Processing does not run code, Java related issues for Arch-Linux based operating system

// Declaring the sound Library
import ddf.minim.*;

// Declearing global class variables
Minim minim;
AudioPlayer audio;

void setup()
  minim = new Minim(this);
  audio = minim.loadFile("audio.mp3");
  size(800, 800);; 

void draw()
  ellipse(400, 400, audio.left.get(1)*800, 400);

This is my code and I am getting some errors.

(sorry couldn’t copy this to clipboard note this is not the full error message).

Do I need to setup Java or something?

Depends how you installed processing, if you used package from archlinux you will see there is dependency on java-8 runtime. I would recommend adoptopen-jdk, because the default jdk with archlinux (or debian for that matter) have linkage issues with Opengl sketches. If you installed direct from processing it includes a built in jre.

Oh sorry mate what do you mean by that? Do you mean install this particular package?

You can do a manual install from the seemingly the archlinux package is flagged out of date.

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I’d swear I was running the Processing package for Archlinux, but now the only package I see in the standard repository is this one (with only the examples):

In AUR I see several others:

The first one is the only one with a discussion around it, which may be useful.

One can also download processing directly from the website ignoring all these packages.

With this command you can see which Java is the default in your system and change it if needed:

archlinux-java status

I’m not sure if the default matters, or if Processing uses its own Java, even in Arch Linux?

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@hamoid in my experience the default java (as managed by archlinux-java) does not work with opengl sketches. I find I need to unset java to use the alternatives available at I have found both OpenJ9 or hotspot versions to work OK.

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Thank you, I don’t really remember how I set it up. This is what I see in the terminal:

$ archlinux-java status
Available Java environments:
  java-14-openjdk (default)
$ which processing
$ ls /usr/lib/jvm/
default@          java-10-openjdk/  java-14-openjdk/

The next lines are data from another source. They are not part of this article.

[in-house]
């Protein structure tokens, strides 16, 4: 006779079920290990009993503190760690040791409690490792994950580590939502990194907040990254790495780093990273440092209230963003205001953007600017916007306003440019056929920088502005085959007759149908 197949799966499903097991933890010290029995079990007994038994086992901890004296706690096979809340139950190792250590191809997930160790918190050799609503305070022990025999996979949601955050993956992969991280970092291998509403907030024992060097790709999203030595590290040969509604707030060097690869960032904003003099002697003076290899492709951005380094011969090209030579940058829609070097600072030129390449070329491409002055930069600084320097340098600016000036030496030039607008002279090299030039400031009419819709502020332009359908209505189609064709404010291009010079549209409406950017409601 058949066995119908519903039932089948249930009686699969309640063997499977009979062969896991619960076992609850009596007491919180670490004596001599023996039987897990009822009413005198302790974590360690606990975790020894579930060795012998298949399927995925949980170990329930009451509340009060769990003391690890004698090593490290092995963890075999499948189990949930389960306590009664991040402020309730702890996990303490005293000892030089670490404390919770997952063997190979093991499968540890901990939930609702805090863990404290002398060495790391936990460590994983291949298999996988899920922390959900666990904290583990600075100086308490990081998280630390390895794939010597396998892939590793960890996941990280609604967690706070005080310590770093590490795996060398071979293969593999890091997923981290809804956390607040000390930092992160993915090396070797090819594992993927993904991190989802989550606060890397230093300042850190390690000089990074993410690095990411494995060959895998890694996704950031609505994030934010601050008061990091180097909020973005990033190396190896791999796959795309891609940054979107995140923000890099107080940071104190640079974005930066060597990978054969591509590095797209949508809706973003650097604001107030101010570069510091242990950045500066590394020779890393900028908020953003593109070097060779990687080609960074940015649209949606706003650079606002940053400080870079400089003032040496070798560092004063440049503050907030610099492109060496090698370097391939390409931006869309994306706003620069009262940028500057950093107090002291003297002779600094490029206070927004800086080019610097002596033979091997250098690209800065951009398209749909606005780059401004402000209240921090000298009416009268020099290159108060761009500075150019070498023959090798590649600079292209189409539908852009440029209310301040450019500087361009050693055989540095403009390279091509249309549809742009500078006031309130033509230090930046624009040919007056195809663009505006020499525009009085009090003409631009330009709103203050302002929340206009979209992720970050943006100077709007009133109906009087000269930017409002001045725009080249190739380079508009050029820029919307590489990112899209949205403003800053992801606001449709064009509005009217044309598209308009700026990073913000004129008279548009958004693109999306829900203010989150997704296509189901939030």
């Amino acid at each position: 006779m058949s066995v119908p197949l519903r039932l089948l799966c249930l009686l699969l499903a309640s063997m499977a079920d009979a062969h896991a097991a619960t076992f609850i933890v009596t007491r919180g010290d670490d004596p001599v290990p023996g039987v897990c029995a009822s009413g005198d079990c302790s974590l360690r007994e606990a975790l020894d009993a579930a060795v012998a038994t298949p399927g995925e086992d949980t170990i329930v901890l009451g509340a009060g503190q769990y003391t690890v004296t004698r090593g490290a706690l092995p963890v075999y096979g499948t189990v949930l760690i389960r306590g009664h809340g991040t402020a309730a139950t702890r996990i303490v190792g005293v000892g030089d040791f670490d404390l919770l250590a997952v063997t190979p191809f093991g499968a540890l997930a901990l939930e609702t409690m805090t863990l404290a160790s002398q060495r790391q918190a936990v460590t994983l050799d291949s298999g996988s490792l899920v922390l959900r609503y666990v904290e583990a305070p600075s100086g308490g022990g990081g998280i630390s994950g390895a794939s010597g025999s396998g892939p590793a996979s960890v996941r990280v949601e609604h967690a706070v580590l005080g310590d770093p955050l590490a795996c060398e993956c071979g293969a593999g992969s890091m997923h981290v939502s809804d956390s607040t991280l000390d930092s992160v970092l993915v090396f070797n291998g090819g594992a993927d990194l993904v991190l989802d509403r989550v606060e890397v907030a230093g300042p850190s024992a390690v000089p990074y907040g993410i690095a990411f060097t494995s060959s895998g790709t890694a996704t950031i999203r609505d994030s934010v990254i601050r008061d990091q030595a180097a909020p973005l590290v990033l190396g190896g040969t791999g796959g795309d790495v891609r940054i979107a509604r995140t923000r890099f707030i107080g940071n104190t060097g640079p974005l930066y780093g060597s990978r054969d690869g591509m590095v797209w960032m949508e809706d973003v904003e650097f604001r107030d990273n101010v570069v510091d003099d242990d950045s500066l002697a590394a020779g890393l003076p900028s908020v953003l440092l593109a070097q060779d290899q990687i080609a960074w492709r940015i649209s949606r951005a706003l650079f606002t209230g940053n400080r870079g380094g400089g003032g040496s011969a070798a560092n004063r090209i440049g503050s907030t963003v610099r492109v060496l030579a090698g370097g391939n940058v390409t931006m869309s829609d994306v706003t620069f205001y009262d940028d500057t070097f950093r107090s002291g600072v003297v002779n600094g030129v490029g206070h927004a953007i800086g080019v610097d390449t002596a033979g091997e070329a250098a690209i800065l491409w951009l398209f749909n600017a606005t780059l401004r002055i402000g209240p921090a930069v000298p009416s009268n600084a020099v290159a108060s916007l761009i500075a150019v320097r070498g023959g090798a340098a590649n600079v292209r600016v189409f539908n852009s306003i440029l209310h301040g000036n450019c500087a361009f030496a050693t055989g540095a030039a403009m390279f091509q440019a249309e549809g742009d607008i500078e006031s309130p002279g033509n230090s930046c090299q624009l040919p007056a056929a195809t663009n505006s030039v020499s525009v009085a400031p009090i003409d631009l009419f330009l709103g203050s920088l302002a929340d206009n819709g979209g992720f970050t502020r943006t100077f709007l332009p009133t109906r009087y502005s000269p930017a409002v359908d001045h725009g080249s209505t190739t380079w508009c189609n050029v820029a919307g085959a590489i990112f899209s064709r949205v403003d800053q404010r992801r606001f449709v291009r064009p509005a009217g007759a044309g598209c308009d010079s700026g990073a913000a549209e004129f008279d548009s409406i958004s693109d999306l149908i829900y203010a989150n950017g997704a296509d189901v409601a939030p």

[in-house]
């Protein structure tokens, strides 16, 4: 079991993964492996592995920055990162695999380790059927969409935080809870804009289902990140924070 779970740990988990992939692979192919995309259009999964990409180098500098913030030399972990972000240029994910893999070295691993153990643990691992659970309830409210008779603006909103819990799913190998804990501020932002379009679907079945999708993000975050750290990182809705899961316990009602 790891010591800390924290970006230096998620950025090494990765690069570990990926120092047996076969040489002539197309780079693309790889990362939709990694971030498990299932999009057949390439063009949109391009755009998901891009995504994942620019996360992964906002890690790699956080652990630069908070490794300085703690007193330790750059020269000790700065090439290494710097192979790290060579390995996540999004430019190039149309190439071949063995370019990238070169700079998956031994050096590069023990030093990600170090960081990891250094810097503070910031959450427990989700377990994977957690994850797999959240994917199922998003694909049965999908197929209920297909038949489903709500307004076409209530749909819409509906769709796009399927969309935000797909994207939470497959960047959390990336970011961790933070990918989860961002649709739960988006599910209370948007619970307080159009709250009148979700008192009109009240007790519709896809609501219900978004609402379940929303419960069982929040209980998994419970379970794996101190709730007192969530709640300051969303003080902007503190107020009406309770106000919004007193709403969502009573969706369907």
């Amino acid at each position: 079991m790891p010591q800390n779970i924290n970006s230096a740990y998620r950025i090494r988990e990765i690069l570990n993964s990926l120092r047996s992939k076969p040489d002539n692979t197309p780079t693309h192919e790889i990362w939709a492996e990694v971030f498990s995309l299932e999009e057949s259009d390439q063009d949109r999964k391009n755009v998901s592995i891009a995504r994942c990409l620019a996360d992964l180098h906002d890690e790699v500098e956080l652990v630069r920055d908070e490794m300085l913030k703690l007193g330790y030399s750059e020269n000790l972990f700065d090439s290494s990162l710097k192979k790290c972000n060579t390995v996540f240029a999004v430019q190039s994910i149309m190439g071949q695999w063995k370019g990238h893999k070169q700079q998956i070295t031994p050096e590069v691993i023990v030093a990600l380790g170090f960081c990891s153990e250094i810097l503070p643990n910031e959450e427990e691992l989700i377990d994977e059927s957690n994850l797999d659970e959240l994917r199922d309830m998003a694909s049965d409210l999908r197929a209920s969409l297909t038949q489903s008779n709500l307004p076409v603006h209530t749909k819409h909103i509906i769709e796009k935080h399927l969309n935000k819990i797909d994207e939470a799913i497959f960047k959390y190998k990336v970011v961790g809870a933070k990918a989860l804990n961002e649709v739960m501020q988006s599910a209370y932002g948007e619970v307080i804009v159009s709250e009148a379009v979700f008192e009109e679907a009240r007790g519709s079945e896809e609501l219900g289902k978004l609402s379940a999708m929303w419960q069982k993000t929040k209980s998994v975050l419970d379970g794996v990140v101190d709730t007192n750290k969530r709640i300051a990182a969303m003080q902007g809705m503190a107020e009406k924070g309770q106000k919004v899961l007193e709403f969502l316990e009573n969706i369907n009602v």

default-runtime@  java-11-openjdk/  java-8-openjdk/

and P2D/P3D/shaders do work fine. Do you remember if there used to be a standard processing package for Arch last year? How to know which java it is using?

Ah so I’m not going crazy after all:

This package was moved from community to AUR after I reported a bug that is probably related to processing being compiled with OpenJDK instead of Oracle’s Java.

There are 3 pages of comments discussing the package.

I manually downloaded the latest one using the hotspot JVM. I extracted it, so what do I do now?

The command for me shows this:

  java-8-openjdk/jre (default)

What I normally do is to extract jdk in /opt then create symbolic links to /usr/bin/java etc. Are you sure Archlinux is the right distro for you? it sometimes requires a bit of manual intervention…

I extracted the folder to /opt. That is done. I know how to create symbolic links but inside /usr/bin java already exists, so am I supposed to overwrite it by replacing java with a symbolic that will point to /opt/jdk-14.0.2+12?

Well I am using an Arch-based distro which has an easy GUI installer (calamares). Plus using something that is Debian based is actually harder since apt is a much harder and more confusing package manager to use. At least pacman and yay are much more simple, I don’t need to worry about ppas and stuff.

I’ve run a lot of different linux systems and I have found debian systems to be very stable and quite easy to use, I do like Archlinux though and recently tried Manjaro on my RaspberryPI. However there are some well thought out features on debian such as update-alternatives, which is excellent for managing alternative versions of java (and anything else). Archlinux-java is new by by comparison and assumes you want to use an Arch installed jdk (also only works for java), if anything it makes installing an alternative jdk more difficult. My preferred debian is linux Mint, and I can see why people get put off by Ubuntu.

yes that is very true I have to admit that.

You should try EndeavourOS. I find that Manjaro Openbox edition takes up more RAM compared to EndeavourOS running KDE. Manjaro is kinda bloated in terms of memory usage.

Wish that could be part of Arch.

Yeah unfortunately, it kinda makes Arch a bad distro when it comes to programming.

Linux Mint is pretty nice I have to admit. But it takes up far too much memory.

One question mate, I know how to create symbolic links but inside /usr/bin, java already exists, so am I supposed to overwrite it by replacing java with a symbolic that will point to /opt/jdk-14.0.2+12? If so then inside the jdk-14.0.2+12 what should it specifically point to?

I use only ManjaroARM ie 64 bit OS on RaspberryPI (ARM64), Endeavour is x86_64 ie not usable. I’m hardcore ArchLinux otherwise (which is not for everybody), I wouldn’t get obsessed about using lightweight distro its generally the choice of desktop that makes any real difference. If you do archlinux-java unset, probably removes /usr/bin/java etc, deleting symbolic links is easy enough.

AH I see.

I did that.

Inside this directory jdk-14.0.2+12, there are many folders/files
bin/ conf/ include/ jmods/ legal/ lib/ man/ release

Which specific file am I supposed to create a symbolic link to?

Assuming you installed processing using this PKGBUILD for processing-3.5.4 then from the install script

ln -s /usr/lib/jvm/java-8-openjdk/ "$pkgdir/usr/share/processing/java"

you need to change /usr/lib/jvm/java-8-openjdk to wherever you unzipped the adopt-openjdk ie you only need to symbolically link the directory to /usr/share/processing/java. I hope that works for you because I’m not keen to offer further support.